BEIJING (AFP) – The controversial renovation of the historic area around a key monastery in the Tibetan capital has been completed, Chinese state media said.
The 1.5 billion-yuan ($240 million) project in downtown Lhasa around the Jokhang Temple, a UNESCO World Heritage site, has raised concerns that commercialisation would harm old structures and local religious traditions.
The seven-month project to upgrade infrastructure and preserve buildings was "completed on Sunday", the Global times said, citing a Lhasa media official.
It covered an area of 1.3 square kilometres (0.51 square miles), it said.
More than 100 Tibet experts last month sent a petition to Chinese President Xi Jinping and UNESCO head Irina Bokova detailing the negative impact of the project.
"It has been and is destroying irreplaceable structures that in some cases have stood for centuries, creating what appears to be a contrived tourist village," they said.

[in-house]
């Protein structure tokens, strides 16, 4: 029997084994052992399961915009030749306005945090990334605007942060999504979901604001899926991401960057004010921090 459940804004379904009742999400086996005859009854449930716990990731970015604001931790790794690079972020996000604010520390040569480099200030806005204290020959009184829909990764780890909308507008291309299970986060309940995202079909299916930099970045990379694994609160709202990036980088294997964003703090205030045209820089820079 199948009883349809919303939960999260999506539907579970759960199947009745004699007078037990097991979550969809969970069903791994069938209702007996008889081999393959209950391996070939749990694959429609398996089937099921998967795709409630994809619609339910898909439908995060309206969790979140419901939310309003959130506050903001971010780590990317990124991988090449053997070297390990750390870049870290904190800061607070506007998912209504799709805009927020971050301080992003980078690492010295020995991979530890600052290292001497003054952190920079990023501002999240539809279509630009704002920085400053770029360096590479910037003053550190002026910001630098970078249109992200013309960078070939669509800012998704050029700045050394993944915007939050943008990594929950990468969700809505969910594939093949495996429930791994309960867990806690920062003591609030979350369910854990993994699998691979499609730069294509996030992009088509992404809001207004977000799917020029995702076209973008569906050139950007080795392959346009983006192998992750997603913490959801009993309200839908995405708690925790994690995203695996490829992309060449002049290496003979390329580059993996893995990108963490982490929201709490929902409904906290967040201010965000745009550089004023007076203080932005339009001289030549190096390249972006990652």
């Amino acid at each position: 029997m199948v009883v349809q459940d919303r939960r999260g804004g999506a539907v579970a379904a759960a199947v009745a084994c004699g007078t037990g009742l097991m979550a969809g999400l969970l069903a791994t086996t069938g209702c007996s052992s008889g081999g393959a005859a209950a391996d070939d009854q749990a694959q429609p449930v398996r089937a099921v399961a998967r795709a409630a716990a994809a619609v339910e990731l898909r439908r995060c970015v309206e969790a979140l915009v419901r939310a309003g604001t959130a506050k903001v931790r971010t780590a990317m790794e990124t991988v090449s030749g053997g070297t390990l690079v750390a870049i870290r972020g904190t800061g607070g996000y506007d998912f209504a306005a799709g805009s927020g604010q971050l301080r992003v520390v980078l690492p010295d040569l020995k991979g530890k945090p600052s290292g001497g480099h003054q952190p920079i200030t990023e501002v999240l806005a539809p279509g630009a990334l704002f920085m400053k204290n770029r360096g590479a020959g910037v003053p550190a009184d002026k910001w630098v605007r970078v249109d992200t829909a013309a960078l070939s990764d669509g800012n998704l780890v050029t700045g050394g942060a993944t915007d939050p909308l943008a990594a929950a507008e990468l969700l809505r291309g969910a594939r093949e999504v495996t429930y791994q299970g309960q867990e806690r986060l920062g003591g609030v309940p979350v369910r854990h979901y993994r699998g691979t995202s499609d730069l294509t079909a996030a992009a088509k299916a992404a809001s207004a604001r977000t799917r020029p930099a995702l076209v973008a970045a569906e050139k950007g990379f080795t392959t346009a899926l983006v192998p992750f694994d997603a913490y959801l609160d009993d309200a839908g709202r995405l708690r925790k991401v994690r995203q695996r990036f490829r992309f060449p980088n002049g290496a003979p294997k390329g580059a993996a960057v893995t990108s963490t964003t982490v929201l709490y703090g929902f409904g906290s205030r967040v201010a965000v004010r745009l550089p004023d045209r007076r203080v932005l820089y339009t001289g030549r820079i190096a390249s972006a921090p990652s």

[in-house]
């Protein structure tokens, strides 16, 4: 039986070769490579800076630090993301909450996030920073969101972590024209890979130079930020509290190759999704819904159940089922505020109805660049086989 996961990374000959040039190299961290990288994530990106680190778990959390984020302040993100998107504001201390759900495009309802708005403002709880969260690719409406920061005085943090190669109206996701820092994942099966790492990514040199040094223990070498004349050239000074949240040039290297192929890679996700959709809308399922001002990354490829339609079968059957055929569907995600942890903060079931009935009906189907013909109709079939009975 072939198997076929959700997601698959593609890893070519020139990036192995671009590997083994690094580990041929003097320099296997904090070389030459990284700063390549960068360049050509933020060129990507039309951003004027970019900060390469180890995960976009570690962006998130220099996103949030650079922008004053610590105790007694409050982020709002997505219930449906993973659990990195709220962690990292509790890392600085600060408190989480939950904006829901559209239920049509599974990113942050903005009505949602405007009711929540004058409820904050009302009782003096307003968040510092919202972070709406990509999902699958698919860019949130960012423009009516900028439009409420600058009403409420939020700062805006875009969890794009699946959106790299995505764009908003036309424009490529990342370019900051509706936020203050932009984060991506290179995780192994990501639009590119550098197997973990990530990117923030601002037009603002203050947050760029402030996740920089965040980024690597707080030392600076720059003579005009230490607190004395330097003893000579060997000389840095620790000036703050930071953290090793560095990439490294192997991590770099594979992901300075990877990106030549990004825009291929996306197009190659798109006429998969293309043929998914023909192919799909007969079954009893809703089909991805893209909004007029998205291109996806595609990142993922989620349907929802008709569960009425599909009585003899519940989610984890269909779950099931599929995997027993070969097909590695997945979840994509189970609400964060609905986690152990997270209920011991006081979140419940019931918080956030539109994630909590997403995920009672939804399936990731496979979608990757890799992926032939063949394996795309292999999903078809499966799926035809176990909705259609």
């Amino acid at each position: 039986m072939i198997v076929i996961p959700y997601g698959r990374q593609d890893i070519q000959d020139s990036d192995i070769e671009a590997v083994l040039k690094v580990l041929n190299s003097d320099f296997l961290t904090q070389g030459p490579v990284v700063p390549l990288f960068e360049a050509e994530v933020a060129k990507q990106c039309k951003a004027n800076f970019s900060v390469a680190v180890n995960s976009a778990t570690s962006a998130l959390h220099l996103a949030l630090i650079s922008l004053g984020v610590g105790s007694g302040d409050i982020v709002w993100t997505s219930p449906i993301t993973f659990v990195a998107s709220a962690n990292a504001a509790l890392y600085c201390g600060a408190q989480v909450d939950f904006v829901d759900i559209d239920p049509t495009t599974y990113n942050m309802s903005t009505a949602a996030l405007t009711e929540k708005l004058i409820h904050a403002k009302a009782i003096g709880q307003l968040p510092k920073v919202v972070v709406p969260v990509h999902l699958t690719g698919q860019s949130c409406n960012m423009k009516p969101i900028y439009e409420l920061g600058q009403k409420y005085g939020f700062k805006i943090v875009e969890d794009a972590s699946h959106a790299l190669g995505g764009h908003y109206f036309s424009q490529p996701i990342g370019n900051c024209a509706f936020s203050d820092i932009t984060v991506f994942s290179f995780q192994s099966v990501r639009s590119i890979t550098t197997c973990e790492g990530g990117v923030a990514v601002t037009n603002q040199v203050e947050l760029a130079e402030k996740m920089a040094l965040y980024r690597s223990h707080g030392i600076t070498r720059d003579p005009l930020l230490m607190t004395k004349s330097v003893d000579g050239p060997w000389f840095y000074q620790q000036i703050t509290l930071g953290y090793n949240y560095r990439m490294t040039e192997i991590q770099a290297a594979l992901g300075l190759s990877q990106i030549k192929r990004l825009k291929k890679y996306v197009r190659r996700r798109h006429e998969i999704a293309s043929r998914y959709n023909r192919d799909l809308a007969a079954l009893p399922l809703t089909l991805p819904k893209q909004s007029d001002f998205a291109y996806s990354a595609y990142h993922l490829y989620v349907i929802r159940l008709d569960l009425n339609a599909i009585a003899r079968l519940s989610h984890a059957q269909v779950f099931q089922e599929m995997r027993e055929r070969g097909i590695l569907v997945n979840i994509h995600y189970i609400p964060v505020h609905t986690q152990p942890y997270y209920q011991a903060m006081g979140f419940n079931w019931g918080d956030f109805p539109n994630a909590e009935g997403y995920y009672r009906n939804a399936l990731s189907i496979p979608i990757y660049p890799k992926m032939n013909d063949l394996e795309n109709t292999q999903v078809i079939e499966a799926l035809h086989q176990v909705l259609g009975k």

The renovations had also forced Tibetans from their homes and impeded their religious practice, they added.
Lhasa propaganda chief Ma Xinming rejected such criticism, saying that the project adhered strictly to Tibetan culture, the Global Times reported.
The Chinese Academy of Urban Planning and Design took part in the effort "to ensure that the authenticity and traditional flavours in the area be preserved", it said.
China has worked to develop Tibet, which is relatively poor, in recent years, bringing an influx of investment and ethnic majority Han Chinese seeking work.
But the changes have caused friction with the local community, and overseas rights groups complain of religious and cultural oppression.
More than 100 Tibetans in and around the plateau region have set themselves on fire in recent years in apparent protest at Chinese rule.
A report by Human Rights Watch last month said more than two million Tibetans in China were forced to change homes or relocate from 2006 to 2012 in a government-sponsored programme.
China criticised the report, citing "huge development and progress on all fronts" in the region.